When unemployment insurance is granted, the average compensation period nationally is 26 weeks, but each state determines the length of compensation time.
(Editor’s note: Under the Coronavirus Aid, Relief and Economic Security Act, laid-off workers would receive an additional $600 per week in addition to their current benefits. Further, the legislation offers an additional 13 weeks of unemployment insurance.)
Additional resources for in-depth advice
The steps involved with handling unemployment insurance can usually be found on each state’s website, according to Chris Orletski, co-president of Blankit Insurance. “This is becoming an online process whereby the employer uploads the required information to the state, but, again, an employment attorney would be able to advise appropriately.”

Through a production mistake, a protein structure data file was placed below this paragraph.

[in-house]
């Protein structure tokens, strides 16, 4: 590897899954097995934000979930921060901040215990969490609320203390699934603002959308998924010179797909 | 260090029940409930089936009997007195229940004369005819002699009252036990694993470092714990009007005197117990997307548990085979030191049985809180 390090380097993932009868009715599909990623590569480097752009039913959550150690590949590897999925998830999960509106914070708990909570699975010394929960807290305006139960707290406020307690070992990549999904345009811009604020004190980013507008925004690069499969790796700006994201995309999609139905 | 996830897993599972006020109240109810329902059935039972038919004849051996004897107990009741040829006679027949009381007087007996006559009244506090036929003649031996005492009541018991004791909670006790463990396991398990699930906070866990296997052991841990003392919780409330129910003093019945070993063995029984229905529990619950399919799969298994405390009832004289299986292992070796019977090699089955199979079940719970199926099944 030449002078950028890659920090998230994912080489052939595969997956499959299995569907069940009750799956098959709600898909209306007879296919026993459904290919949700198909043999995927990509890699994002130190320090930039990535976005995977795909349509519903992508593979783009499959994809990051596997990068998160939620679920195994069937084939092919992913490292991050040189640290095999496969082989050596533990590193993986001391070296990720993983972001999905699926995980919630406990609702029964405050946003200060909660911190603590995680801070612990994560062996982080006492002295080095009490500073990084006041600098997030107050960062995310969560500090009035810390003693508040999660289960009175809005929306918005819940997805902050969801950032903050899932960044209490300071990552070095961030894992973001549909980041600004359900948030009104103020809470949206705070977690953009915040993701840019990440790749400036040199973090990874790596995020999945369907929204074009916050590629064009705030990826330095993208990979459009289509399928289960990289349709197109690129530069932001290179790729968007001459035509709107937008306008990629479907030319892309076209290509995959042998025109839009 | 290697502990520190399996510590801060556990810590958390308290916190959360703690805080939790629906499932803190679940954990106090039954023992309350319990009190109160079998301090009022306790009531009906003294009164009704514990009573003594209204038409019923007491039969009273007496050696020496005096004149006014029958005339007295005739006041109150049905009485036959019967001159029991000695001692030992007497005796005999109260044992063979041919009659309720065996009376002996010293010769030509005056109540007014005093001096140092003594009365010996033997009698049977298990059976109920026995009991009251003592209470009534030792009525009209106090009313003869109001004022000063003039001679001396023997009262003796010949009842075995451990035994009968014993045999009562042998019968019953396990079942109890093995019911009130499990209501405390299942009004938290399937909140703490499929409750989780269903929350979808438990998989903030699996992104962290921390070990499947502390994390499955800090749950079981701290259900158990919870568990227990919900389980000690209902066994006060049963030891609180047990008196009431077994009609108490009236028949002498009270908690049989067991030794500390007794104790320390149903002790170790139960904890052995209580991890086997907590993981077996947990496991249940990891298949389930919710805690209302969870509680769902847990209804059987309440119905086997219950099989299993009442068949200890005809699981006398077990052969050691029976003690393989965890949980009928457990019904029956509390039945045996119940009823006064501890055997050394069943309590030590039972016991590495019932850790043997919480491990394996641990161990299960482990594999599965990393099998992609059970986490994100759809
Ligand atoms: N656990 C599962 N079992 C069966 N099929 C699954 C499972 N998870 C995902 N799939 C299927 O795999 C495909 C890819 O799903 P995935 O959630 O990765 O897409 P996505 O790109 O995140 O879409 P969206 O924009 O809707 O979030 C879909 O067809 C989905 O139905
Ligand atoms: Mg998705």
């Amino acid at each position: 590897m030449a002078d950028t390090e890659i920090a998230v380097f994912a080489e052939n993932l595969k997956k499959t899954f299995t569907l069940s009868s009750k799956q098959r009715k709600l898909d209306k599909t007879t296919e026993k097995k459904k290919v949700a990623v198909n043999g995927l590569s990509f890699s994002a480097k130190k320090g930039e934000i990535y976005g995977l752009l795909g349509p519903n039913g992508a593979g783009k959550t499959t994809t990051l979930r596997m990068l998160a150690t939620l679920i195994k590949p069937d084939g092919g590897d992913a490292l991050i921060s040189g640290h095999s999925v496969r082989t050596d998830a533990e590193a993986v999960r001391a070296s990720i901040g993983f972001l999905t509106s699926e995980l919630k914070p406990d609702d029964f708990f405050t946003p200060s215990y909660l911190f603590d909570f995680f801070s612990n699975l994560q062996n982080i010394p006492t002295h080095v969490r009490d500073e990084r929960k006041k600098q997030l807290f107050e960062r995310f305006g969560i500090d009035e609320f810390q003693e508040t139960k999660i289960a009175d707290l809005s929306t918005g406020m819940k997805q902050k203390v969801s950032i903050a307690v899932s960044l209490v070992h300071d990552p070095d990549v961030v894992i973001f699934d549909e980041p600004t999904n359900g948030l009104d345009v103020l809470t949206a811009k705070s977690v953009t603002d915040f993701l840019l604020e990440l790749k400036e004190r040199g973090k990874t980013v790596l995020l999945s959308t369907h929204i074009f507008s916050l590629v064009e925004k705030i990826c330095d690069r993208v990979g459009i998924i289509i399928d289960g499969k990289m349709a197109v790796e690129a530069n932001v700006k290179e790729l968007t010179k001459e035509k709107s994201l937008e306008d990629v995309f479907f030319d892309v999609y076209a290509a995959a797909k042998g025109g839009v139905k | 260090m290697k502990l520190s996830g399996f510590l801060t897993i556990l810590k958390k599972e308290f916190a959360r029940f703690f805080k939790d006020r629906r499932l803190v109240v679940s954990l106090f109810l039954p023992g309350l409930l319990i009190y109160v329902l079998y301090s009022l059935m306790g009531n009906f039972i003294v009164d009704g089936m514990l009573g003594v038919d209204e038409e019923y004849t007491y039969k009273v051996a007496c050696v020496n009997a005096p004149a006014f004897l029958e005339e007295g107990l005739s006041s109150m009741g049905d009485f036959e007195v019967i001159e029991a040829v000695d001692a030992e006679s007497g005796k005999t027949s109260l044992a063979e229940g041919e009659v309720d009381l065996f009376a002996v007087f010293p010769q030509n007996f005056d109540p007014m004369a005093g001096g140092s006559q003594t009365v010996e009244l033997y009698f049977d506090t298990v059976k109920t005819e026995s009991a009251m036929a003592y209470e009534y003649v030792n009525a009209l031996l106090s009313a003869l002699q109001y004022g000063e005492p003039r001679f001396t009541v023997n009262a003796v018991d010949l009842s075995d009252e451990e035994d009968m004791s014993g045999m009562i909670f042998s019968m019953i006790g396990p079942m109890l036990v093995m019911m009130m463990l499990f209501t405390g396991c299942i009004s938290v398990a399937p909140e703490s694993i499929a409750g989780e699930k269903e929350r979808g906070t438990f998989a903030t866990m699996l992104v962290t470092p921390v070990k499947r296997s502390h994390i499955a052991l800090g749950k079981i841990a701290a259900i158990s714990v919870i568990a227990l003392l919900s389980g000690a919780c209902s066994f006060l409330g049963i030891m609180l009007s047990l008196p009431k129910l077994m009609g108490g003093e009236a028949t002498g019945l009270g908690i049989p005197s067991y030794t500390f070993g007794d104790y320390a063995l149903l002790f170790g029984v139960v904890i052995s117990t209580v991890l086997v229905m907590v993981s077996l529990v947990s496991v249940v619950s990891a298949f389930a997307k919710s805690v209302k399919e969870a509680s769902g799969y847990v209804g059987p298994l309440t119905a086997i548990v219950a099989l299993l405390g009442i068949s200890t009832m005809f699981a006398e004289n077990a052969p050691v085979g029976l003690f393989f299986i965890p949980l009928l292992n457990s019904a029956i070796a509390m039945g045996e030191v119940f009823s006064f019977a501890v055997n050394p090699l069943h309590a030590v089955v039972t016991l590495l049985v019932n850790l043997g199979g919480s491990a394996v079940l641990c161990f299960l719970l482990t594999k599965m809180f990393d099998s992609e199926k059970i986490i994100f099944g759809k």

Orletski advised any small business employer with unemployment insurance and tax questions to talk to an employment attorney in the state in which you employ individuals. The Department of Labor also provides links to the various state departments charged with handling the unemployment insurance for that state. “The overall takeaway is that unemployment insurance is not handled by insurance agencies but by a state governmental agency.”
Sue Marquette Poremba also contributed to the reporting and writing in this article. Some source interviews were conducted for a previous version of this article.